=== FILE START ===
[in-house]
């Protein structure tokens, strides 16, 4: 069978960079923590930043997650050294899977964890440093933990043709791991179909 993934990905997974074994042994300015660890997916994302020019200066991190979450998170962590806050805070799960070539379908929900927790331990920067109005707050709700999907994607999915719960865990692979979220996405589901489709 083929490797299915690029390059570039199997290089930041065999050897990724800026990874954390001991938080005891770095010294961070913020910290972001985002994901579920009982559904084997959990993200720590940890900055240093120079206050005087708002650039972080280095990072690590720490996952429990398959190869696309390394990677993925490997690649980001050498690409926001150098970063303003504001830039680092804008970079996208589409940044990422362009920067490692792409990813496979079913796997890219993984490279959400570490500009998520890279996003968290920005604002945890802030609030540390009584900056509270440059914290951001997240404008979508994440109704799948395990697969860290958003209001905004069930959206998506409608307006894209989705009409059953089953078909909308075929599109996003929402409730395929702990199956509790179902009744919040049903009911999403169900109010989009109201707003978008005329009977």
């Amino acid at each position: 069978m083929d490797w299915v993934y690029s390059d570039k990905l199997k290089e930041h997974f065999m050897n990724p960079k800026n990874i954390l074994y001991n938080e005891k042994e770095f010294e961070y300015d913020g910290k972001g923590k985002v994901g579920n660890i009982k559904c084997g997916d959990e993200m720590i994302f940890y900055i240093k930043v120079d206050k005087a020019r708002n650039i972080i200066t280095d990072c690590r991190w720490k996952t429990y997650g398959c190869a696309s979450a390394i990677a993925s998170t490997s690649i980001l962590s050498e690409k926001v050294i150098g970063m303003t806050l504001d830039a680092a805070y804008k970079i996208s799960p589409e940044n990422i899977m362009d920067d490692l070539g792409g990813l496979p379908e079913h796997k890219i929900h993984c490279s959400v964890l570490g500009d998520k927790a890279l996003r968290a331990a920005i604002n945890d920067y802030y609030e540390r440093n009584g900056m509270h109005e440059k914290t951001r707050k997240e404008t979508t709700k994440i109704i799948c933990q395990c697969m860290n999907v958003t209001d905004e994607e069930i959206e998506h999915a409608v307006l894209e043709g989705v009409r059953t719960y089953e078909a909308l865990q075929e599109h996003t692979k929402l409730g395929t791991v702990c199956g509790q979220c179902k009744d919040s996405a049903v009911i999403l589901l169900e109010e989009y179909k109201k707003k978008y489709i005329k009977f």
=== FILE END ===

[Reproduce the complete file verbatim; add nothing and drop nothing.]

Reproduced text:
[in-house]
């Protein structure tokens, strides 16, 4: 069978960079923590930043997650050294899977964890440093933990043709791991179909 993934990905997974074994042994300015660890997916994302020019200066991190979450998170962590806050805070799960070539379908929900927790331990920067109005707050709700999907994607999915719960865990692979979220996405589901489709 083929490797299915690029390059570039199997290089930041065999050897990724800026990874954390001991938080005891770095010294961070913020910290972001985002994901579920009982559904084997959990993200720590940890900055240093120079206050005087708002650039972080280095990072690590720490996952429990398959190869696309390394990677993925490997690649980001050498690409926001150098970063303003504001830039680092804008970079996208589409940044990422362009920067490692792409990813496979079913796997890219993984490279959400570490500009998520890279996003968290920005604002945890802030609030540390009584900056509270440059914290951001997240404008979508994440109704799948395990697969860290958003209001905004069930959206998506409608307006894209989705009409059953089953078909909308075929599109996003929402409730395929702990199956509790179902009744919040049903009911999403169900109010989009109201707003978008005329009977």
């Amino acid at each position: 069978m083929d490797w299915v993934y690029s390059d570039k990905l199997k290089e930041h997974f065999m050897n990724p960079k800026n990874i954390l074994y001991n938080e005891k042994e770095f010294e961070y300015d913020g910290k972001g923590k985002v994901g579920n660890i009982k559904c084997g997916d959990e993200m720590i994302f940890y900055i240093k930043v120079d206050k005087a020019r708002n650039i972080i200066t280095d990072c690590r991190w720490k996952t429990y997650g398959c190869a696309s979450a390394i990677a993925s998170t490997s690649i980001l962590s050498e690409k926001v050294i150098g970063m303003t806050l504001d830039a680092a805070y804008k970079i996208s799960p589409e940044n990422i899977m362009d920067d490692l070539g792409g990813l496979p379908e079913h796997k890219i929900h993984c490279s959400v964890l570490g500009d998520k927790a890279l996003r968290a331990a920005i604002n945890d920067y802030y609030e540390r440093n009584g900056m509270h109005e440059k914290t951001r707050k997240e404008t979508t709700k994440i109704i799948c933990q395990c697969m860290n999907v958003t209001d905004e994607e069930i959206e998506h999915a409608v307006l894209e043709g989705v009409r059953t719960y089953e078909a909308l865990q075929e599109h996003t692979k929402l409730g395929t791991v702990c199956g509790q979220c179902k009744d919040s996405a049903v009911i999403l589901l169900e109010e989009y179909k109201k707003k978008y489709i005329k009977f």